Media queries have been the go-to tool in building responsive sites, allowing us to resize and recombine modules to suit multiple contexts, layouts, and viewports. But relying on fixed viewport sizes can quickly twist stylesheets into Gordian knots. We still need a future-friendly way to manage responsive CSS. Mat Marquis explores the problem and the progress toward the solution—and issues a rallying call.
Content projects need a sense of direction: something to help you and your team provide the right content to the right people at the right time. Enter the content compass—centered on your strategy and supported by your messaging—to keep your content efforts on track. In this excerpt from Chapter 11 of The Content Strategy Toolkit, Meghan Casey explains her methodology for developing a core strategy statement and messaging framework.
Big Web Show № 132: Modern Layouts with Jen Simmons
THE BIG WEB SHOW is back from its break. My guest this week is Jen Simmons (@jensimmons) of The Web Ahead. We discuss moving beyond cookie-cutter layouts on the web; the ins and outs of podcasting; tradeoffs when designing a website; learning from your users; Jen’s journey from theater to technology; and more. Sponsored by Dreamhost. Enjoy The Big Web Show № 132. ☛
USABILITY TESTING doesn’t reveal problems in your product so much as it uncovers arrogance in your thinking. #
From NYPL to DC Comics: the lettering of Ira Schnapp
HE DESIGNED the lettering on The New York Public Library and the James Farley Post Office (“neither snow nor rain…”), created titles for silent movies, movie posters, and pulp magazines in the 1920s, and started working for DC Comics in 1938, where he designed the masthead for Action Comics, refined the Superman logo, and brought dozens of DC Comics texts and titles to life. A new exhibit at The Type Directors Club honors Ira Schnapp and sheds light on his decades of influential work.
Daybreak in Myanmar: Photos by Geoffrey Hiller
Myanmar in Southeast Asia is one of the least known places in the world, due to the military dictatorship that has isolated the country for the past sixty years. Now that the government is making the transition to democracy, the veil is slowly lifting, as are travel and economic sanctions. In Daybreak in Myanmar these images of a place once frozen in time are unique and timely.
Photographer Geoffrey Hiller has been documenting the people of Burma since 1987 and has returned several times since the historic opening in 2011 to capture evidence of change, not only images of rallies for Aung San Suu Kyi, but the anticipation, hope and concerns of a nation forgotten by the world. Following his award-winning web documentary from 2000, Burma: Grace Under Pressure, Hiller is publishing this selection of 170 color photographs.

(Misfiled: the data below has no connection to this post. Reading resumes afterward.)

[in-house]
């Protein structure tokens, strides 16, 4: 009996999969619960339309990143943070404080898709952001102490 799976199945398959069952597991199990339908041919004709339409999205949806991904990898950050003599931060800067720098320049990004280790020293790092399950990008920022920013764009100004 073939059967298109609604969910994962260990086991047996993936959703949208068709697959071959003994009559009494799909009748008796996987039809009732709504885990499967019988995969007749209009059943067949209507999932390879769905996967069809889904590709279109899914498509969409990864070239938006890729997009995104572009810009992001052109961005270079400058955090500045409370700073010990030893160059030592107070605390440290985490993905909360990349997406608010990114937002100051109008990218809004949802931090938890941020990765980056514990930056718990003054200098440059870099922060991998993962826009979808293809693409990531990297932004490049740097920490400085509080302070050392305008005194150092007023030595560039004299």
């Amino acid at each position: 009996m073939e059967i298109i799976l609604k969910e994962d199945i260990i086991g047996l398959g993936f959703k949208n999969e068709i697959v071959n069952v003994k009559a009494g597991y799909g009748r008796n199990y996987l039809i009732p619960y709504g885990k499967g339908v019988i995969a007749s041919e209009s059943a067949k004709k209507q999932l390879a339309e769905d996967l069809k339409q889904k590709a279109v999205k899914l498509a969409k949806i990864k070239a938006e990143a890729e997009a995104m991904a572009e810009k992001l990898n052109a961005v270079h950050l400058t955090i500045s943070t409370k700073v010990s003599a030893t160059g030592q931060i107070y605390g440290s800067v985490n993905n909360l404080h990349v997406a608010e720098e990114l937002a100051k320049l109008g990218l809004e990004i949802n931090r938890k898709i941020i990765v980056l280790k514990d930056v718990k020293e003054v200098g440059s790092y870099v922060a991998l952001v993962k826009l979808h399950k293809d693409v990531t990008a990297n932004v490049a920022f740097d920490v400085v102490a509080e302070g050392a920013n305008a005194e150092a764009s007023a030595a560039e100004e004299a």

History professor Yuval Noah Harari, author of Sapiens: A Brief History of Mankind, explains why humans have dominated Earth. The reason’s not what you might expect:
The real difference between us and other animals is on the collective level. Humans control the world because we are the only animal that can cooperate flexibly in large numbers. Ants and bees can also work together in large numbers, but they do so in a very rigid way. If a beehive is facing a new threat or a new opportunity, the bees cannot reinvent their social system overnight in order to cope better. They cannot, for example, execute the queen and establish a republic. Wolves and chimpanzees cooperate far more flexibly than ants, but they can do so only with small numbers of intimately known individuals. Among wolves and chimps, cooperation is based on personal acquaintance. If I am a chimp and I want to cooperate with you, I must know you personally: What kind of chimp are you? Are you a nice chimp? Are you an evil chimp? How can I cooperate with you if I don’t know you?
Only Homo sapiens can cooperate in extremely flexible ways with countless numbers of strangers. One-on-one or ten-on-ten, chimpanzees may be better than us. But pit 1,000 Sapiens against 1,000 chimps, and the Sapiens will win easily, for the simple reason that 1,000 chimps can never cooperate effectively. Put 100,000 chimps in Wall Street or Yankee Stadium, and you’ll get chaos. Put 100,000 humans there, and you’ll get trade networks and sports contests.
Structured, automatic systems are great at managing content efficiently—but not so great at accommodating humans changes in that content. On the other hand, free-for-all WYSIWYGs lead to inconsistency and breakdowns. Stakeholders and content administrators need flexibility and control, especially where the all-important homepage is concerned. What’s a website to do? Johanna Bates suggests embracing a people-friendly homepage solution within our robot-driven architectures.
Validating emotions isn’t a glorified psychological process; part of our work is to hear our colleagues and clients out. Kelsey Lynn Lundberg shows us how we can identify the underlying needs—security, freedom, identity, worth—that drive emotional responses, and how to translate those needs into productive discussions to keep our teams moving forward.
Typelab interview with Jeffrey Zeldman | Typetester
The interview was conducted by Nick Sherman at TypeLab on June 13, 2015. The website is part of Typographics TypeLab and is a demonstration of what can be done with web typography within 24 hours.